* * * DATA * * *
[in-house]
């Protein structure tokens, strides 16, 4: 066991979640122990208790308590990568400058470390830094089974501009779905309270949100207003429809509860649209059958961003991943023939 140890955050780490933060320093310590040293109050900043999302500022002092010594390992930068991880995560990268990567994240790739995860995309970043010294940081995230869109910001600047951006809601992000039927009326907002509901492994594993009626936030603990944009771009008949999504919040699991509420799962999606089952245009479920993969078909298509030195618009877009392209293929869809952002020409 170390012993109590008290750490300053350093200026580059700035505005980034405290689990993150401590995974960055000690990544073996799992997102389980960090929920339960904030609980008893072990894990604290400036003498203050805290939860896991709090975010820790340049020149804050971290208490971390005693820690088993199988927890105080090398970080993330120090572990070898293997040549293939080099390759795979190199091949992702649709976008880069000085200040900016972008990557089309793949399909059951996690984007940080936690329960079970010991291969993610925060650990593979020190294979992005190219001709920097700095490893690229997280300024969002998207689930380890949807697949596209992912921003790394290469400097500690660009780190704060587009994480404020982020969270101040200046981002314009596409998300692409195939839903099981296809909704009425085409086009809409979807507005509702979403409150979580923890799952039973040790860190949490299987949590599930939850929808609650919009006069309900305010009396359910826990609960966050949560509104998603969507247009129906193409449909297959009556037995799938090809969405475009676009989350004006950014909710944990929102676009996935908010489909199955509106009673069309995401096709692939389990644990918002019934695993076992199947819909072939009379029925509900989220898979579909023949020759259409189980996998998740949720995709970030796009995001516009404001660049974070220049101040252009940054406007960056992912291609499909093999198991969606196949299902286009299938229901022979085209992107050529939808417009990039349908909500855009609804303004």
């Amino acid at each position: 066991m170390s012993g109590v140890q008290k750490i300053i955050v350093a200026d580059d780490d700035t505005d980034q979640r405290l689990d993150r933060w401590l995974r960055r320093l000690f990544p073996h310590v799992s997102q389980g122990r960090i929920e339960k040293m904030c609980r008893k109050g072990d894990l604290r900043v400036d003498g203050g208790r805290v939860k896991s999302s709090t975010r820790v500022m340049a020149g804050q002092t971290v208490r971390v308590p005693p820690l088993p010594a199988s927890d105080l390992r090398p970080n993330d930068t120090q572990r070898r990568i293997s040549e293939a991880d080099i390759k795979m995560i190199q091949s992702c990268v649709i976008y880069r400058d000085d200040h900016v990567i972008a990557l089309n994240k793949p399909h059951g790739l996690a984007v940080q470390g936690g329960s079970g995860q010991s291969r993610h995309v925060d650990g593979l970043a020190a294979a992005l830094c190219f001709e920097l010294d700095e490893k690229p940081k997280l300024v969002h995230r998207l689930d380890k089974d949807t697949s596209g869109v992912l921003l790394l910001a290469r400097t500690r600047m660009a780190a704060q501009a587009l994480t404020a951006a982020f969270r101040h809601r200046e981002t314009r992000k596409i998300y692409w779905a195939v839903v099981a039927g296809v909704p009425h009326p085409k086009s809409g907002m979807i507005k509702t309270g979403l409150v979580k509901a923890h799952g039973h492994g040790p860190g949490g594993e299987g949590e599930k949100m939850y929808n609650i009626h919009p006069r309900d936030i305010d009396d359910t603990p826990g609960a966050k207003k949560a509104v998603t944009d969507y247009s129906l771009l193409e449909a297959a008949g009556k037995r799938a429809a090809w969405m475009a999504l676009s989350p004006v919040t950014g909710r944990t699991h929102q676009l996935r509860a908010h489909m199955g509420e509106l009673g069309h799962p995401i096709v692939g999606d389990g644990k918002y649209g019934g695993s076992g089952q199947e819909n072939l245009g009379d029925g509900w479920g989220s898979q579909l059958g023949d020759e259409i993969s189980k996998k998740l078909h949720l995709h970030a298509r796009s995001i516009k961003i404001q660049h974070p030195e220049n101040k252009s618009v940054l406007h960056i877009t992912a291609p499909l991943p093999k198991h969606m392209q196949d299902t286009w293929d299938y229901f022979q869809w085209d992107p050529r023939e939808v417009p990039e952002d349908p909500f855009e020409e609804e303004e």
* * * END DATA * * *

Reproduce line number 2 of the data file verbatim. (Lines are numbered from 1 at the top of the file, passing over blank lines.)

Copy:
């Protein structure tokens, strides 16, 4: 066991979640122990208790308590990568400058470390830094089974501009779905309270949100207003429809509860649209059958961003991943023939 140890955050780490933060320093310590040293109050900043999302500022002092010594390992930068991880995560990268990567994240790739995860995309970043010294940081995230869109910001600047951006809601992000039927009326907002509901492994594993009626936030603990944009771009008949999504919040699991509420799962999606089952245009479920993969078909298509030195618009877009392209293929869809952002020409 170390012993109590008290750490300053350093200026580059700035505005980034405290689990993150401590995974960055000690990544073996799992997102389980960090929920339960904030609980008893072990894990604290400036003498203050805290939860896991709090975010820790340049020149804050971290208490971390005693820690088993199988927890105080090398970080993330120090572990070898293997040549293939080099390759795979190199091949992702649709976008880069000085200040900016972008990557089309793949399909059951996690984007940080936690329960079970010991291969993610925060650990593979020190294979992005190219001709920097700095490893690229997280300024969002998207689930380890949807697949596209992912921003790394290469400097500690660009780190704060587009994480404020982020969270101040200046981002314009596409998300692409195939839903099981296809909704009425085409086009809409979807507005509702979403409150979580923890799952039973040790860190949490299987949590599930939850929808609650919009006069309900305010009396359910826990609960966050949560509104998603969507247009129906193409449909297959009556037995799938090809969405475009676009989350004006950014909710944990929102676009996935908010489909199955509106009673069309995401096709692939389990644990918002019934695993076992199947819909072939009379029925509900989220898979579909023949020759259409189980996998998740949720995709970030796009995001516009404001660049974070220049101040252009940054406007960056992912291609499909093999198991969606196949299902286009299938229901022979085209992107050529939808417009990039349908909500855009609804303004």